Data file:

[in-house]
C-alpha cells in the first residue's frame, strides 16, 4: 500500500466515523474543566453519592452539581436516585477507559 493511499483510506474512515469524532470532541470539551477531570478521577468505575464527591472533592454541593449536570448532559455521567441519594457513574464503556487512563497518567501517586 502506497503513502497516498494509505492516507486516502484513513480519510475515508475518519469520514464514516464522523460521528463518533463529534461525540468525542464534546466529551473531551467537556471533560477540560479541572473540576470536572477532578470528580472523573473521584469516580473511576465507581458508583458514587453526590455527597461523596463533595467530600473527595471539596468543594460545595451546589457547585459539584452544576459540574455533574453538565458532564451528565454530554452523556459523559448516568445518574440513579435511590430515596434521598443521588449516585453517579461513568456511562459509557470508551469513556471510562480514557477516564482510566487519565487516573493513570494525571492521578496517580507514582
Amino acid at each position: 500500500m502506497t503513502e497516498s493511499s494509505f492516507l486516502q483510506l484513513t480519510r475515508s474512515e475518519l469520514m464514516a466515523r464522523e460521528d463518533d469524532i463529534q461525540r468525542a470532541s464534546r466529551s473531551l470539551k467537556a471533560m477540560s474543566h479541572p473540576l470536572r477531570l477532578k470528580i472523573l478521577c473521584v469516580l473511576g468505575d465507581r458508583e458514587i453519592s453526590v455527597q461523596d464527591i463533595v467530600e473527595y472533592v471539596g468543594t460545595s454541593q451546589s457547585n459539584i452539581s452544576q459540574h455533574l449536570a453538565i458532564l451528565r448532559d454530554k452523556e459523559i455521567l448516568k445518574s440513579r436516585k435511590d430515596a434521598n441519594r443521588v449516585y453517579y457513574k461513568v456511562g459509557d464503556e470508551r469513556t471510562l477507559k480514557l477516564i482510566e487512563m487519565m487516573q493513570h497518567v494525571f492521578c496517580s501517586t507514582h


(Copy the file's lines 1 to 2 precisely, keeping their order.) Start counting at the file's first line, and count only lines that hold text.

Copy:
[in-house]
C-alpha cells in the first residue's frame, strides 16, 4: 500500500466515523474543566453519592452539581436516585477507559 493511499483510506474512515469524532470532541470539551477531570478521577468505575464527591472533592454541593449536570448532559455521567441519594457513574464503556487512563497518567501517586 502506497503513502497516498494509505492516507486516502484513513480519510475515508475518519469520514464514516464522523460521528463518533463529534461525540468525542464534546466529551473531551467537556471533560477540560479541572473540576470536572477532578470528580472523573473521584469516580473511576465507581458508583458514587453526590455527597461523596463533595467530600473527595471539596468543594460545595451546589457547585459539584452544576459540574455533574453538565458532564451528565454530554452523556459523559448516568445518574440513579435511590430515596434521598443521588449516585453517579461513568456511562459509557470508551469513556471510562480514557477516564482510566487519565487516573493513570494525571492521578496517580507514582